FIG. 14 is an enlarged cross-sectional view of a glide having a center slide button;

FIG. 15 is an enlarged top elevational view of the center slide button shown in FIG. 14 prior to installation;

FIG. 16 is an enlarged cross-sectional view of the center slide button taken along line 16--16 of FIG. 15;

FIG. 17 is an enlarged cross-sectional view of an alternative embodiment of the center slide button;

FIG. 18 is a cross-sectional view of the glide of FIG. 1, but employing an alternative resilient pad construction; and,

FIG. 19 is a cross-sectional view of the resilient pad of FIG. 18, but having the pads moved apart to show the center attachment.

DESCRIPTION OF THE PREFERRED EMBODIMENTS Best Modes for Carrying Out the Invention

Referring to FIG. 1 through 6 of the drawings, a glide, generally designated 20, is comprised of a concavo-convex sheet of material, such as disk 22, and a resilient adhesive pad 23. The glide 20 is used to support a furniture piece 25 on a floor. As shown in FIG. 4, the floor includes a carpet 28 with upraised pile 29 carried on a backing 30 overlying carpet padding 31 placed over the horizontal floor substrate 32.

The disk 22 has a convex lower surface 34, a concave upper surface 35, and a rim surface 36 defined between the peripheral edge 38 of the lower surface 34 and the surrounding outer edge 39 of the upper surface 35. Typically, the disk 22 is approximately 1 to 3 inches in diameter, 1/4 to 1/2 inches high, and defines a concave depression, or central cavity 41, approximately 3/16 to 7/16 inch deep, which has an oval or elliptical vertical cross section. The rim surface 36 faces upwardly and lies in a generally horizontal plane.

The disk 22 is integrally formed or molded from thermoplastic or other suitable material and may also be injection molded or pressure formed. Co-polyester, high-density and ultrahigh density polyethylene, and Teflon R have been found to be very suitable in enabling ease of movement and for use on a variety of floor types. In addition, the material is fairly soft and resilient to minimize the possibility of cracking or breakage. The initial flat thickness of the disk material is 0.080 inches for disks larger than 2 inches in diameter and 0.060 inches for disks smaller than two inches in diameter. This thickness is maintained at the center of the disk during forming, but because of stretching at the edges this thickness may reduced by approximately 40 percent so that the disk edge might be substantially thinner than the disk bottom.

The resilient pad 23 is carried on the upper surface 35 within the cavity 41. The pad 23 includes a main body portion 43, which is fixed, as by adhesive (not shown) to the disk upper surface 35, and has a layer of adhesive (not numbered) on its top surface 44. The body portion 43 may be made of one or more layers of any resilient type material, including plastic foam, felt or rubber or layers of such materials. The pad may be attached to the disk by any suitable means, such as glue or adhesive. As shown herein, the pad 23 is approximately 1 to 2 inches in diameter and is 1/8 to 1/4 inch thick so that its top surface 44 lies below the outer edge 39 of the disk 22. In a typical embodiment, the center pad is made of cross-linked polyethylene foam which is approximately 1/4 inch thick and has a density of approximately 3 lb/ft3, and has adhesive applied to both flat sides. Typical pad diameters would be 11/4 inches for disks 21/4 or 23/4 inches in diameter and 7/8 inch for disks 11/4 or 13/4 inches in diameter.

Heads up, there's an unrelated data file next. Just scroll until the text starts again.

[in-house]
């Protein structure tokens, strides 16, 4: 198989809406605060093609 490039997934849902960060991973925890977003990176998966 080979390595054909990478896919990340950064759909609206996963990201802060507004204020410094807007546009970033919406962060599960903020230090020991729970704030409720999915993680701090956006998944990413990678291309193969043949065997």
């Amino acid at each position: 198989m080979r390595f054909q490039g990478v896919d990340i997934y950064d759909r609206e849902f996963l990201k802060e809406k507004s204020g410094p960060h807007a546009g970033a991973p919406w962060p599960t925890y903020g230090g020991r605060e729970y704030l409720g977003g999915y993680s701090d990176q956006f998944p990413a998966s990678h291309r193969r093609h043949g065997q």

The center portion of the disk 22 where the pad 23 is attached may be roughened to provide a non-smooth surface for the adhesive to grip. Usually, this roughening would take place after molding or forming so that the roughening is not transferred through the disk material during shaping to the smooth lower outside bottom surface 34 of the disk. Prior to use, the adhesive on the upper side of the pad may be covered by a removable plastic or waxed backing paper (not shown), which is be peeled away from the pad 23 prior to application.

In use, the glide 20 is attached to the bottom of a furniture leg 46 as seen in FIGS. 1 and 4. Note that the furniture piece 25 does not have to be turned over to install the glide 20. Each furniture leg 46 in turn is simply lifted slightly and the glide 20 is placed under the leg 46 with the adhesive exposed to the leg bottom. When the pad 23 contacts the leg bottom as the leg 46 is lowered, the adhesive bonds the glide 20 to the leg 46. The weight of the furniture piece 25 on the adhesive makes the bond permanent.

The low center of gravity, which is provided by the concavo-convex configuration at the point of contact with the furniture leg 46, cradles the point of contact by placing the shear pressure point above the bonding location. The low center of gravity and the resilient pad 23 help to maintain total contact between the bottom of the furniture leg 46 and adhesive pad 23. When the furniture 25 and glide 20 are moved along the carpet 28 in the direction indicated by the arrow 47 in FIG. 6, the leading curve of the glide 20 bends the pile 29 forward and downwardly from the base of the pile 29. The glide 20 then climbs the pile 29 with the leading edge 49 of the resilient pad 23 being compressed between the lead edge of the leg 46 and the disk 22 and the trailing edge 50 of the pad 23 being permitted to uncompress or expand. This causes the glide 20 to tilt slightly when the furniture piece 25 is moved, thereby creating a natural inclined plane as indicated by dashed line 52. As a result, a mechanical advantage is achieved permitting the glide to ride above the carpet surface. The carpet pile 29 which exits from behind the glide 20 will remain bent over until the glide 20 clears the top end of the pile 29 at which time the pile 29 will snap back up.